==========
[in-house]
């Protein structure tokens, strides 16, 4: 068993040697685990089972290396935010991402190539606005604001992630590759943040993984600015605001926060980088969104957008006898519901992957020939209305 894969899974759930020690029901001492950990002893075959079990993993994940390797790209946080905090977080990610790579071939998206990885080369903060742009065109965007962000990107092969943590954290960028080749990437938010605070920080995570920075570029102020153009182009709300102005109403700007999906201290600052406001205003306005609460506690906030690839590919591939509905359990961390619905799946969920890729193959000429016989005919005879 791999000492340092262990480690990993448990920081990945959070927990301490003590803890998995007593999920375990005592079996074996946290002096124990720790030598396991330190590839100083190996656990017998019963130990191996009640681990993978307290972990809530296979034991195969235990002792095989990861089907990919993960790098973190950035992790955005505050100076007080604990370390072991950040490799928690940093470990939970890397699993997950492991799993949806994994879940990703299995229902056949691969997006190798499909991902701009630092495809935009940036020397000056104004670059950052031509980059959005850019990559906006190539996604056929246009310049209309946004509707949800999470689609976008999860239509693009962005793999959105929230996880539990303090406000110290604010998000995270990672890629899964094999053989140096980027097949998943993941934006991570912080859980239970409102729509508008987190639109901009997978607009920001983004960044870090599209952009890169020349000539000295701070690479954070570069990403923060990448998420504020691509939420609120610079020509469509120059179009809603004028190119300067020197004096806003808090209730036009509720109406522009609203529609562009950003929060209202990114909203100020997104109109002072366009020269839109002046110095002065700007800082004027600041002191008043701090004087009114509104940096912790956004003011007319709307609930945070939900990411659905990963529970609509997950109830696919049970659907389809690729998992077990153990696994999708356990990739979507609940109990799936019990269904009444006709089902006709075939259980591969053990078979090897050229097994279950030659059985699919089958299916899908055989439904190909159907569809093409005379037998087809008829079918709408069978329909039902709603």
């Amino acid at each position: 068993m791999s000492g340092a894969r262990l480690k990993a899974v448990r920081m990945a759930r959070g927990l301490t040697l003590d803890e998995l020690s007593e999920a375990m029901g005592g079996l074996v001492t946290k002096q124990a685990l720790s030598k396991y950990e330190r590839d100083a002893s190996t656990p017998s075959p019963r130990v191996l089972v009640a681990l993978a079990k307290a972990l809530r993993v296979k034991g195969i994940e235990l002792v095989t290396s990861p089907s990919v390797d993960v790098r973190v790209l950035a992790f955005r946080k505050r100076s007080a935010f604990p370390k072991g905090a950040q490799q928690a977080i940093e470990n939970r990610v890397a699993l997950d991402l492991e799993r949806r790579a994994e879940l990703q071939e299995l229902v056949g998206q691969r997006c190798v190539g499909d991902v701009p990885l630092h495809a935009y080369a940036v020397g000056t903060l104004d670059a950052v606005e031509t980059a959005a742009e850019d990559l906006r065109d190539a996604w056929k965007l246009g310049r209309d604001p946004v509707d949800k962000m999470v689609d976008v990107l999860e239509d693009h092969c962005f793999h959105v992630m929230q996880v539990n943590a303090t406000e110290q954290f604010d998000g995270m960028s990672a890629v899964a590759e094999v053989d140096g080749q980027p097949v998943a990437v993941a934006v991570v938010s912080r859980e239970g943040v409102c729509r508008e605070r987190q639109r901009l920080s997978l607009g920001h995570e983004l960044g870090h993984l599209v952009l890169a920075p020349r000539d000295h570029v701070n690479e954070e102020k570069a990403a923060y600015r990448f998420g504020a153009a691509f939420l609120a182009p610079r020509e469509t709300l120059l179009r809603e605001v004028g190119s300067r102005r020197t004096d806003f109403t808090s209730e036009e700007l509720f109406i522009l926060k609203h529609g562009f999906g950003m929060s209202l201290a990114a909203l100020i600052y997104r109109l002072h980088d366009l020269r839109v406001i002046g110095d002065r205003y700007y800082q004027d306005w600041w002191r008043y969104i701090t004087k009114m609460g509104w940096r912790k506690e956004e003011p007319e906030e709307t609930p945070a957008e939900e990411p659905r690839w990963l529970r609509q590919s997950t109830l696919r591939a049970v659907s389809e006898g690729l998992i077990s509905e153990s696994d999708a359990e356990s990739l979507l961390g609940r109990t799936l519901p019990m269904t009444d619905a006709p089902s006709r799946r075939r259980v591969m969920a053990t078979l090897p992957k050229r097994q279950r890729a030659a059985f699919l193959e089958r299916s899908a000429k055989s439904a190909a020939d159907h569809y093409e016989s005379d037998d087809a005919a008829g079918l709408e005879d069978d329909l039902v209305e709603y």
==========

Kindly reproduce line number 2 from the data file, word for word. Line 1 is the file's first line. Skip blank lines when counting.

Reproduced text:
């Protein structure tokens, strides 16, 4: 068993040697685990089972290396935010991402190539606005604001992630590759943040993984600015605001926060980088969104957008006898519901992957020939209305 894969899974759930020690029901001492950990002893075959079990993993994940390797790209946080905090977080990610790579071939998206990885080369903060742009065109965007962000990107092969943590954290960028080749990437938010605070920080995570920075570029102020153009182009709300102005109403700007999906201290600052406001205003306005609460506690906030690839590919591939509905359990961390619905799946969920890729193959000429016989005919005879 791999000492340092262990480690990993448990920081990945959070927990301490003590803890998995007593999920375990005592079996074996946290002096124990720790030598396991330190590839100083190996656990017998019963130990191996009640681990993978307290972990809530296979034991195969235990002792095989990861089907990919993960790098973190950035992790955005505050100076007080604990370390072991950040490799928690940093470990939970890397699993997950492991799993949806994994879940990703299995229902056949691969997006190798499909991902701009630092495809935009940036020397000056104004670059950052031509980059959005850019990559906006190539996604056929246009310049209309946004509707949800999470689609976008999860239509693009962005793999959105929230996880539990303090406000110290604010998000995270990672890629899964094999053989140096980027097949998943993941934006991570912080859980239970409102729509508008987190639109901009997978607009920001983004960044870090599209952009890169020349000539000295701070690479954070570069990403923060990448998420504020691509939420609120610079020509469509120059179009809603004028190119300067020197004096806003808090209730036009509720109406522009609203529609562009950003929060209202990114909203100020997104109109002072366009020269839109002046110095002065700007800082004027600041002191008043701090004087009114509104940096912790956004003011007319709307609930945070939900990411659905990963529970609509997950109830696919049970659907389809690729998992077990153990696994999708356990990739979507609940109990799936019990269904009444006709089902006709075939259980591969053990078979090897050229097994279950030659059985699919089958299916899908055989439904190909159907569809093409005379037998087809008829079918709408069978329909039902709603």